Three from the Washington Post

The Washington Post has been doing a pretty good job of chronicling the ObamaCare follies lately. Here are three from the past week or so.

Strange Bedfellows. The first is by Sarah Kliff about how the tobacco industry and the American Cancer Society have joined forces to call for the overthrow of the tobacco user surcharge of 50%. Neither group thinks that smokers should be punished, the tobacco industry for obvious reasons and the Cancer Society because the surcharge will deter smokes from getting coverage at all. A spokesman for the group is quoted as saying, “We’re anti-smoking, not anti-smoker.” (Coulda fooled me.)

The article reports −

One analysis, prepared by the nonpartisan Institute for Health Policy Solutions, estimated that the tobacco surcharge could cause a low-income individual’s annual premiums to jump from $708 to $3,308.

This is because the premium subsidy is not allowed to offset the tobacco surcharge, so the individual is required to pay the full extra charge of 50% (or more) of the premium.

The groups will be working at the state level. States are allowed to forbid the rate-up for tobacco users and five states prohibited these add-ons even before the ACA.

Risk Pools Out of Money. N.C. Aizenman reports that the federal high-risk pools have run out of money one year before they were supposed to. So, they have stopped accepting new applicants even though only 100,000 are enrolled — far short of the 375,000 CMS predicted would be enrolled by the end of 2010. (See an earlier post at this blog.) Apparently, the people who enrolled are far sicker than expected. Which begs the question — how were the expectations derived? Answer — they were not. Congress simply picked a nice round number ($5 billion) as an appropriation with absolutely no research behind it.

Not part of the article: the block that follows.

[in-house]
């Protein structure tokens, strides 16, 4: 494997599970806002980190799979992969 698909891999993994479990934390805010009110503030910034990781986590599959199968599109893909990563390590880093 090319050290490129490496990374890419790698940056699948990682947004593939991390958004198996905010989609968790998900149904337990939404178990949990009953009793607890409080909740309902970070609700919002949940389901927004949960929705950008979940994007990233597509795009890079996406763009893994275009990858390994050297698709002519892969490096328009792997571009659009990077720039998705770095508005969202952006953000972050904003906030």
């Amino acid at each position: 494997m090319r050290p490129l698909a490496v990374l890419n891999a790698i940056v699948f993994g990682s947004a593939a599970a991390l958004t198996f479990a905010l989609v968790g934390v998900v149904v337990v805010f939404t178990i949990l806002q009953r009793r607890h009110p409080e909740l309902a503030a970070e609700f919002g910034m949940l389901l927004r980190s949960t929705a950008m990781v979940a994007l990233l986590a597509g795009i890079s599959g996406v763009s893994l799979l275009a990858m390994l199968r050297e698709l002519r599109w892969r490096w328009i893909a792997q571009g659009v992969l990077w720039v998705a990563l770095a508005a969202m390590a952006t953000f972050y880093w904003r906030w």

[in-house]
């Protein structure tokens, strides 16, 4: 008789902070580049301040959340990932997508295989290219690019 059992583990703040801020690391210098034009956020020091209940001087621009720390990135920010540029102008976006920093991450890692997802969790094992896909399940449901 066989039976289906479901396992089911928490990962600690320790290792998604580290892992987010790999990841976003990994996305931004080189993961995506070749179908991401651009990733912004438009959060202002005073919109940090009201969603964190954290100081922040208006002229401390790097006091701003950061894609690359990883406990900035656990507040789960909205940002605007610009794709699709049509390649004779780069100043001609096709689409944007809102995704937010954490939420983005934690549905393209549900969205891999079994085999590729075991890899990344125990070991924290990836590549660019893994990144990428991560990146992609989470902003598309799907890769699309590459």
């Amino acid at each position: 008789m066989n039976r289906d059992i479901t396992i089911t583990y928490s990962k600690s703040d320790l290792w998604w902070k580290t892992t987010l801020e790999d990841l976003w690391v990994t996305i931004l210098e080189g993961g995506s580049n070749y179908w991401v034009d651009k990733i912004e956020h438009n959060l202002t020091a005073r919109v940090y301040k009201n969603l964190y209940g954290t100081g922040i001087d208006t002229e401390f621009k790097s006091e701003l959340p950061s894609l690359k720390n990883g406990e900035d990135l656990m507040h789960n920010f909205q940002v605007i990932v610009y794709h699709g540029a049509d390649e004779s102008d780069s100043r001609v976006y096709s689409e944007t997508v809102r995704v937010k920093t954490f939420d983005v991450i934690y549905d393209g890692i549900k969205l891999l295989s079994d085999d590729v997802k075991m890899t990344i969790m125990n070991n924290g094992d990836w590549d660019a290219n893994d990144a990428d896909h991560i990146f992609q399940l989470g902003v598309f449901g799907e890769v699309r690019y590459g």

Rate Shock for Young Adults. N.C. Aizenman also reports on how expensive coverage is about to get for young people. She writes −

Many young, healthy Americans could soon see a jump in their health insurance costs, and insurance companies are saying: It’s not our fault.

She attributes this to richer benefits than most currently buy, the requirement to accept all applicants, and the limits on age-based rating. But, she says, supporters of the law downplay the problem since many will have their premiums subsidized. She quotes Jonathan Gruber as saying −

The typical case I’m looking at is that roughly two-thirds of people are better off, once you factor in the tax subsidies, and one-third of them are worse off. You’re only worse off if you’re young and not poor. And “worse off” isn’t even the right word to use, because you’re still getting more generous insurance than you were before.

Mr. Gruber dismisses the idea that very many will refuse to purchase coverage because he thinks their premium payment will be around $1,600 to $2,000 a year and the tax penalty will be $700 for not participating.

Couple of problems with all this −

  1. The article understates the real problem, which is that carriers who choose to participate in the exchanges will have absolutely no idea what kind of risks they will be getting. The risk profile could be average or it could be very high. Without being allowed to ask medical questions, they can’t possibly know. So they will have to assume the worst. That means first-year premiums will be extremely high. If the experience is more favorable they can rebate some of the unneeded money. But if they rate below the potential risk there is no way they can recoup their losses.
  2. Subsidizing the paid premium does nothing to mitigate the underlying cost. It simply means it is being paid for by taxpayers rather than by the insured.
  3. Gruber’s estimate of paid premiums as low as $1,600 per year seems unrealistic, even with subsidies.
  4. The tax penalty will apply solely to people who pay income taxes, which 50% of the population does not. The currently uninsured tend to be low income so surely are not subject to income taxes. But even if they are, the tax penalty can be collected solely by seizing refunds. There will be a strong incentive for people to lower withholding to avoid refunds. (This may also have an effect on Federal revenues as people stop giving the government interest-free loans during the year.)

So, once again, the likelihood is that very few people, especially young healthy people, will bother enrolling and paying money for something they don’t think they will need. This means the risk profile of people in the exchanges will be very high and so will premiums. We have seen this over and over again in the states that adopted community rating and guaranteed issue. Having a feeble mandate will not alter reality.